Database Manager for Hosters

by Walter Oliver


Database Manager is a new IIS module specifically designed for the management of databases located in hosting environments. That is, it is designed for environments such as the one provided by Web hosters in which the database servers are intended to be accessible from the Web Application Server but not directly from the Internet. This article provides a guiding map that will help hosters learn about Database Manager and deploy it in hosting environments.

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Learn about Database Manager

Many of the database management tools that are currently available require direct access to the servers that they manage. This is not a desired configuration because it enables potential exposure to malicious attacks to the database servers. The IIS Database Manager module solves this issue by acting as a proxy for database management functionality. Hosters who want to make Database Manager available to their customers should install it on each of their Web Server computers, regardless of whether these computers are in a shared hosting Web farm. The image below shows a shared configuration setting with Database Manager installed.

Since the IIS Database Manager module uses HTTP/S for all its communication with the database server, there is no need to open new ports. As far as the servers are concerned, this is normal HTTP/S traffic that occurs as part of the customer Web site. The image below depicts the communication between the customer -Web Developer (or DBA), and the target database server. Notice that the customer uses IIS Manager (Inetmgr.exe) to access and manage databases for which the account has been provisioned.

Set Up Database Manager in a Hosting Environment

To install the current version (CTP2) of Database Manager, go to:

You should make sure that the image you plan to use for your Web server installation contains IIS Database Manager.

Configuring Database Manager

Users must have a database Connection String created within a site in order to use Database Manager. Here is a summary of steps:

  1. A hoster receives an order from a customersfor the provisioning of one or more databases for an application.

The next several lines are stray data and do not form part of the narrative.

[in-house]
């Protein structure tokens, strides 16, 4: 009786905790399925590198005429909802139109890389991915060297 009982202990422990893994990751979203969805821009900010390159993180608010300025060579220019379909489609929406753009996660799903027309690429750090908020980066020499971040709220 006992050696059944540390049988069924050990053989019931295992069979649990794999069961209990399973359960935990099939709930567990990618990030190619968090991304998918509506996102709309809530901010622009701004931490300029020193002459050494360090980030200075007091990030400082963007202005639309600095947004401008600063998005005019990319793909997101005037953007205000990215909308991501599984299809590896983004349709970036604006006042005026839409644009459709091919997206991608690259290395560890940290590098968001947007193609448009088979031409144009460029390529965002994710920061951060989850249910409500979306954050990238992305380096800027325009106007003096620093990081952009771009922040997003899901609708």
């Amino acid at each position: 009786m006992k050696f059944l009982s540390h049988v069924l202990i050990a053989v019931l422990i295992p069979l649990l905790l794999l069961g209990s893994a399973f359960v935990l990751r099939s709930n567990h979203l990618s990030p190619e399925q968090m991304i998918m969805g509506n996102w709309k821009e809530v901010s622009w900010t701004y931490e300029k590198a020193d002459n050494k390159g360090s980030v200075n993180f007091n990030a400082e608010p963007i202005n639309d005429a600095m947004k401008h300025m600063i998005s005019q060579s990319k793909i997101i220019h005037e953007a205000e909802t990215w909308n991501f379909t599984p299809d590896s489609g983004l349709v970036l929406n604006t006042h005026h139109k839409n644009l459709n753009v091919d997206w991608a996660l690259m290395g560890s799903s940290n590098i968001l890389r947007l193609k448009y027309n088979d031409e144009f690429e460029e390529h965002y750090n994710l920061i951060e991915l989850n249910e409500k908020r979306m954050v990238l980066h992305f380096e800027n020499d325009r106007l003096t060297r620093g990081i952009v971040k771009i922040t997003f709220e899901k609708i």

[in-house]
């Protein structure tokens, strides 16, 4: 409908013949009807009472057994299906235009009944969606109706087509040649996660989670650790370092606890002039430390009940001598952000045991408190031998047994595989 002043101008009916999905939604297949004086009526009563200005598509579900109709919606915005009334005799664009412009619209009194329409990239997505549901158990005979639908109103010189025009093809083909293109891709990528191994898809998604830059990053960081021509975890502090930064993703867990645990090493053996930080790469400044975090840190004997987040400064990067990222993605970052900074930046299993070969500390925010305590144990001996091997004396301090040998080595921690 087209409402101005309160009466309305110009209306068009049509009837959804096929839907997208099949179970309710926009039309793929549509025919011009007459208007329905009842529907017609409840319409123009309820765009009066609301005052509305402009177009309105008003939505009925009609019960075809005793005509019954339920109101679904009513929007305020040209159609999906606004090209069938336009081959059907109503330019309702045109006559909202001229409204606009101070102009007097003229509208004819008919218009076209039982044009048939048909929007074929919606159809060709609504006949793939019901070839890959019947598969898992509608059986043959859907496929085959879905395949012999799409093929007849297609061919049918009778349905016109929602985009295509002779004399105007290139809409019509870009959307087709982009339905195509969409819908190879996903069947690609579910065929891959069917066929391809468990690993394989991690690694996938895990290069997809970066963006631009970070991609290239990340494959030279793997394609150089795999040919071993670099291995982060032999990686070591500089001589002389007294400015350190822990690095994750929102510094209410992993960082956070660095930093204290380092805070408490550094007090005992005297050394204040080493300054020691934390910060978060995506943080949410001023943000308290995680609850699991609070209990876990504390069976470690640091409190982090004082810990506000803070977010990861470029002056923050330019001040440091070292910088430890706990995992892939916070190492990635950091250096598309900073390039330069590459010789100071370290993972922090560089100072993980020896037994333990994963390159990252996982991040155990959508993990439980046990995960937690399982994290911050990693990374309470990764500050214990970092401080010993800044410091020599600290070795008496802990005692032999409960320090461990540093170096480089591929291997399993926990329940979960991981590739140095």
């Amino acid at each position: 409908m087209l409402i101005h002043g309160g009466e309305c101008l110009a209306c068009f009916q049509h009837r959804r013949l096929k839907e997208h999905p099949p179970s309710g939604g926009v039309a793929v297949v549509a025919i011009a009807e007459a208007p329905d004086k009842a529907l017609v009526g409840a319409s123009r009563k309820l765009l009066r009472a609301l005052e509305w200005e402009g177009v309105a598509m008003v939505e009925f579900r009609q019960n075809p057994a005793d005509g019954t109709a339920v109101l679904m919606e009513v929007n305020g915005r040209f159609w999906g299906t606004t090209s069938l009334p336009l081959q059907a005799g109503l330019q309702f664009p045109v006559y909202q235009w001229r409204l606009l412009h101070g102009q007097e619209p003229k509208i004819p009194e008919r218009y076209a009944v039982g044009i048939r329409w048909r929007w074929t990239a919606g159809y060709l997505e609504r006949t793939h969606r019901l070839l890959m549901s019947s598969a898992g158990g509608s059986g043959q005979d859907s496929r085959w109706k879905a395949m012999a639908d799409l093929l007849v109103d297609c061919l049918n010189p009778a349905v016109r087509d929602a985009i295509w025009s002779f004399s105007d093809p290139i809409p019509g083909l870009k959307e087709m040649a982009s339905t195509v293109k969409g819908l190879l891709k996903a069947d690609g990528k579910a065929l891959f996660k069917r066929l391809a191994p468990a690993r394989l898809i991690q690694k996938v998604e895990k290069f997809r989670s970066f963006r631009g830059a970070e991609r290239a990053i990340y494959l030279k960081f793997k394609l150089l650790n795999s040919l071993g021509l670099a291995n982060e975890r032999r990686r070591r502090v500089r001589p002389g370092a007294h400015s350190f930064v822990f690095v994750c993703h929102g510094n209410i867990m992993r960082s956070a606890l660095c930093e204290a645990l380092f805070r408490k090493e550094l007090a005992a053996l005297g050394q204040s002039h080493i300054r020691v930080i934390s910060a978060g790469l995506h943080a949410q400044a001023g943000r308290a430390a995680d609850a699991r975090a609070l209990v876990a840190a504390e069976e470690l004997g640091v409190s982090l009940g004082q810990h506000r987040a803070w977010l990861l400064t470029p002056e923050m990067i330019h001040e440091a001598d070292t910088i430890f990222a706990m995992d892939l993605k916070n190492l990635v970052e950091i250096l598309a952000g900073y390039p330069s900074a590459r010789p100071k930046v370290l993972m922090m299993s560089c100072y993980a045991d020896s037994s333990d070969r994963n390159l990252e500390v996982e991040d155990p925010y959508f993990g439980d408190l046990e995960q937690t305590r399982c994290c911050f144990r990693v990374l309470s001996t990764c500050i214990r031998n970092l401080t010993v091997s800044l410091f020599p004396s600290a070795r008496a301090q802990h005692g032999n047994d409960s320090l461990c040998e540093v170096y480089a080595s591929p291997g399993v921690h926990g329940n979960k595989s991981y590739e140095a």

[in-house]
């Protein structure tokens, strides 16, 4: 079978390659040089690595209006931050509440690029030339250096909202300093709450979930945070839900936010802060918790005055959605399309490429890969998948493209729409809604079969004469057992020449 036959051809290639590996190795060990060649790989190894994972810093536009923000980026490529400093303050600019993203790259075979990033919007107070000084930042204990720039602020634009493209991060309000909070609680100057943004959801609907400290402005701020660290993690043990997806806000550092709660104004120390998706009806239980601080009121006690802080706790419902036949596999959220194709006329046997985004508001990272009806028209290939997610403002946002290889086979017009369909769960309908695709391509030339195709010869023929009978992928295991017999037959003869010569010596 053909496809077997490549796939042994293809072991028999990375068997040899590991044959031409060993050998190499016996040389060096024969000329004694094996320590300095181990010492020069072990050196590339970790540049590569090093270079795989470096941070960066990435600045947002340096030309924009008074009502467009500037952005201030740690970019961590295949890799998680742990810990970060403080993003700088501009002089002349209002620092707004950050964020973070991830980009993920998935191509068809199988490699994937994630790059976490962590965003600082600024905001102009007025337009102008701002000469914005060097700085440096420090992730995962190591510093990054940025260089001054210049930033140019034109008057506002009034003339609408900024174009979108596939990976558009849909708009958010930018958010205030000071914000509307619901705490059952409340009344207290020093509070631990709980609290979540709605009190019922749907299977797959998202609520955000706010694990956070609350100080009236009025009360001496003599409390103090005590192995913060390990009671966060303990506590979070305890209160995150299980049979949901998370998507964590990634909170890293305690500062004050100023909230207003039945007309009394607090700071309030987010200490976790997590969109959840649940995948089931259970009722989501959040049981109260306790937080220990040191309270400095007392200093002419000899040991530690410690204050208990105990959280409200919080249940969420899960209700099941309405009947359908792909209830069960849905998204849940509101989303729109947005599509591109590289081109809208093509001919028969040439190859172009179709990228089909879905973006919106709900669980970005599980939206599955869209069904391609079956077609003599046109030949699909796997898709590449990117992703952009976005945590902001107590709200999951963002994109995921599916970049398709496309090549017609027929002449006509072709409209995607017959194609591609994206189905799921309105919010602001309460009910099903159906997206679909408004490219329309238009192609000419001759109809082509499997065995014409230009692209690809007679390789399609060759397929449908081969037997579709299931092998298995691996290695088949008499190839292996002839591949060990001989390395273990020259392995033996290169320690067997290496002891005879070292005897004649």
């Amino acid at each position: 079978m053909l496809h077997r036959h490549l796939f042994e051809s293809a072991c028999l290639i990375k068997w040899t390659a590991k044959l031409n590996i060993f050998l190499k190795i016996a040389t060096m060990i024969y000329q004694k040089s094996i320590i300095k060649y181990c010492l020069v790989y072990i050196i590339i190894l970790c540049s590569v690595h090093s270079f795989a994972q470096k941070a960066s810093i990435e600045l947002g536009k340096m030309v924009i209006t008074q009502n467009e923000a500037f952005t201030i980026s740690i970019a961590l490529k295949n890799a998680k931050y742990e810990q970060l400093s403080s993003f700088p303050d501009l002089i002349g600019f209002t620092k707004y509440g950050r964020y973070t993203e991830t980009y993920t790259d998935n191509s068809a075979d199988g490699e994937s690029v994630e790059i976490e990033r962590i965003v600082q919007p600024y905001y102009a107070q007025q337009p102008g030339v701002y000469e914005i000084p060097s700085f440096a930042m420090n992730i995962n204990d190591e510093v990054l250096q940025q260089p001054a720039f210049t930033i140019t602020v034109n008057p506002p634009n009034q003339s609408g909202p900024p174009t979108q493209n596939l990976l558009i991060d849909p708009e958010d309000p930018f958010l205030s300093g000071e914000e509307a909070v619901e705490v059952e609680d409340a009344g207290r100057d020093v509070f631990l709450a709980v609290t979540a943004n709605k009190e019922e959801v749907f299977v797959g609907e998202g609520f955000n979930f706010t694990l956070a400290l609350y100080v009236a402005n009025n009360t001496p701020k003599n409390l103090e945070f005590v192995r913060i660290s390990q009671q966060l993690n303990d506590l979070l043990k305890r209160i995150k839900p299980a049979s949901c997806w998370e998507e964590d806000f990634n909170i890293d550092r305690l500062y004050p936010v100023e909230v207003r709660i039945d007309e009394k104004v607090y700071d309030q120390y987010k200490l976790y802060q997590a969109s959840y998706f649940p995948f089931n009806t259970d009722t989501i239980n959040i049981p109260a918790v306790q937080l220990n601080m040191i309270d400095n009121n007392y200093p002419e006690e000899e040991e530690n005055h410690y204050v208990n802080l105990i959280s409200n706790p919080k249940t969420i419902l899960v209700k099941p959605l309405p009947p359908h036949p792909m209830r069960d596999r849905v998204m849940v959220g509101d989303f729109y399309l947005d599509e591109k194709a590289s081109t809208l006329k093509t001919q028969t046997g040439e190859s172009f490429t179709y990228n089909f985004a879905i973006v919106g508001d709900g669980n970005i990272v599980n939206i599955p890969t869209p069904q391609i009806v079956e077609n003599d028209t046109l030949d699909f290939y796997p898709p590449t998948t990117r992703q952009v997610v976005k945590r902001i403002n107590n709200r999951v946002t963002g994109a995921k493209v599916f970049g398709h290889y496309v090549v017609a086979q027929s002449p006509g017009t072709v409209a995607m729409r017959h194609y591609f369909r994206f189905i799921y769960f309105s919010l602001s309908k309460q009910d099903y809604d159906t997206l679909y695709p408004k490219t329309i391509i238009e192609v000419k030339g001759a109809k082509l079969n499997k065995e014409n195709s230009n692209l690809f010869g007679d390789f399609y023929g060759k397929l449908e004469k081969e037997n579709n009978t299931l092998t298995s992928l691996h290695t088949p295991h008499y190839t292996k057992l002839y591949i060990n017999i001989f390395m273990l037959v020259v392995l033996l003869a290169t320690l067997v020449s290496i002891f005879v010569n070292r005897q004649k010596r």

2. The hoster creates the database and provides the connection string to the user. This is often an automated step. The connection string includes the database server, database name, and user credentials (user name and password). IIS Manager has a Connection String module that the hoster can use to provide the connection string to the customer. Or the customer can enter the connection string information that is provided by the hoster.

  3. The user double-clicks the Database Manager icon in the Management section for the Web site.

  4. The user can manage the database(s) by selecting the appropriate connection.

  5. For more information about this process and details about Database Manager, see The Basics of Database Manager <link:> article. It provides a walkthrough of the process of setting up and using Database Manager in a hosted environment. It covers the following tasks:
  • Provisioning a database
  • Adding a table
  • Managing primary keys
  • Managing foreign keys
  • Managing data in the table
  • Executing custom SQL commands

Here is a screenshot of the Database Manager module during the creation of a table for a connection named "dbmgrtest" and associated to the site "dash."

For a video demonstrating IIS Manager and Database Manager, see: .

Extending Database Manager

The current implementation of the IIS Database Manager module provides access only to Microsoft SQL Server. However, SQL Server does not have to be the only option; the Database Manager is extensible, and new database providers can be created. The Creating a Database Provider <link:> article uses an XML DataSet provider as an example to describe the steps and source code needed to create a database provider.


This article provides information about what the Database Manager module is, why it is important for Web hosters to offer it to their customers, how to set it up in their hosting environment, and how to extend it to include database providers other than SQL Server.